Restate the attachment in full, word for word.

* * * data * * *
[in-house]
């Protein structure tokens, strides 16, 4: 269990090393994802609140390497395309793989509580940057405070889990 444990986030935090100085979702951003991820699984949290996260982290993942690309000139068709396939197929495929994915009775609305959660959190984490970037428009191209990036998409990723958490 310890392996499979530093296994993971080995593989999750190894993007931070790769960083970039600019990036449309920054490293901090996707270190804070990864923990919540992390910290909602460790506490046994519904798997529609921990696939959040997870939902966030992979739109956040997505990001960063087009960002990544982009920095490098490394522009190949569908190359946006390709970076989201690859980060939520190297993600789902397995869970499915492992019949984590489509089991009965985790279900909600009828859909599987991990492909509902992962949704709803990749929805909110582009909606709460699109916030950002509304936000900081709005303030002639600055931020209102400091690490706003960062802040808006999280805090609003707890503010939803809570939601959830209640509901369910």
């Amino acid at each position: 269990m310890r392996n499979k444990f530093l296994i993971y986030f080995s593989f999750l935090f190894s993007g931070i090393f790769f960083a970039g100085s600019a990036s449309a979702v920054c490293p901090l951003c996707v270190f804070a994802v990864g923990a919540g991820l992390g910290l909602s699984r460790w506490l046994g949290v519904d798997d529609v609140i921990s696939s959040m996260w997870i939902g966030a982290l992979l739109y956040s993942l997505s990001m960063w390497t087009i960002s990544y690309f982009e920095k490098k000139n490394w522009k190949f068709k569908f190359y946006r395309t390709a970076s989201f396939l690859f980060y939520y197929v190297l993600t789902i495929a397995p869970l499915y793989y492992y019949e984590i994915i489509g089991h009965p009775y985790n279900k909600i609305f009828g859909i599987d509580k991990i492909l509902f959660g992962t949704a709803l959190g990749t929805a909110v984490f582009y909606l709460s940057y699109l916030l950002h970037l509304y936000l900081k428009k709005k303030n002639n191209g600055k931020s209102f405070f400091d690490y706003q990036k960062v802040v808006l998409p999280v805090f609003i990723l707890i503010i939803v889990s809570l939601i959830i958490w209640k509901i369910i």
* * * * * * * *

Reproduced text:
[in-house]
């Protein structure tokens, strides 16, 4: 269990090393994802609140390497395309793989509580940057405070889990 444990986030935090100085979702951003991820699984949290996260982290993942690309000139068709396939197929495929994915009775609305959660959190984490970037428009191209990036998409990723958490 310890392996499979530093296994993971080995593989999750190894993007931070790769960083970039600019990036449309920054490293901090996707270190804070990864923990919540992390910290909602460790506490046994519904798997529609921990696939959040997870939902966030992979739109956040997505990001960063087009960002990544982009920095490098490394522009190949569908190359946006390709970076989201690859980060939520190297993600789902397995869970499915492992019949984590489509089991009965985790279900909600009828859909599987991990492909509902992962949704709803990749929805909110582009909606709460699109916030950002509304936000900081709005303030002639600055931020209102400091690490706003960062802040808006999280805090609003707890503010939803809570939601959830209640509901369910």
């Amino acid at each position: 269990m310890r392996n499979k444990f530093l296994i993971y986030f080995s593989f999750l935090f190894s993007g931070i090393f790769f960083a970039g100085s600019a990036s449309a979702v920054c490293p901090l951003c996707v270190f804070a994802v990864g923990a919540g991820l992390g910290l909602s699984r460790w506490l046994g949290v519904d798997d529609v609140i921990s696939s959040m996260w997870i939902g966030a982290l992979l739109y956040s993942l997505s990001m960063w390497t087009i960002s990544y690309f982009e920095k490098k000139n490394w522009k190949f068709k569908f190359y946006r395309t390709a970076s989201f396939l690859f980060y939520y197929v190297l993600t789902i495929a397995p869970l499915y793989y492992y019949e984590i994915i489509g089991h009965p009775y985790n279900k909600i609305f009828g859909i599987d509580k991990i492909l509902f959660g992962t949704a709803l959190g990749t929805a909110v984490f582009y909606l709460s940057y699109l916030l950002h970037l509304y936000l900081k428009k709005k303030n002639n191209g600055k931020s209102f405070f400091d690490y706003q990036k960062v802040v808006l998409p999280v805090f609003i990723l707890i503010i939803v889990s809570l939601i959830i958490w209640k509901i369910i």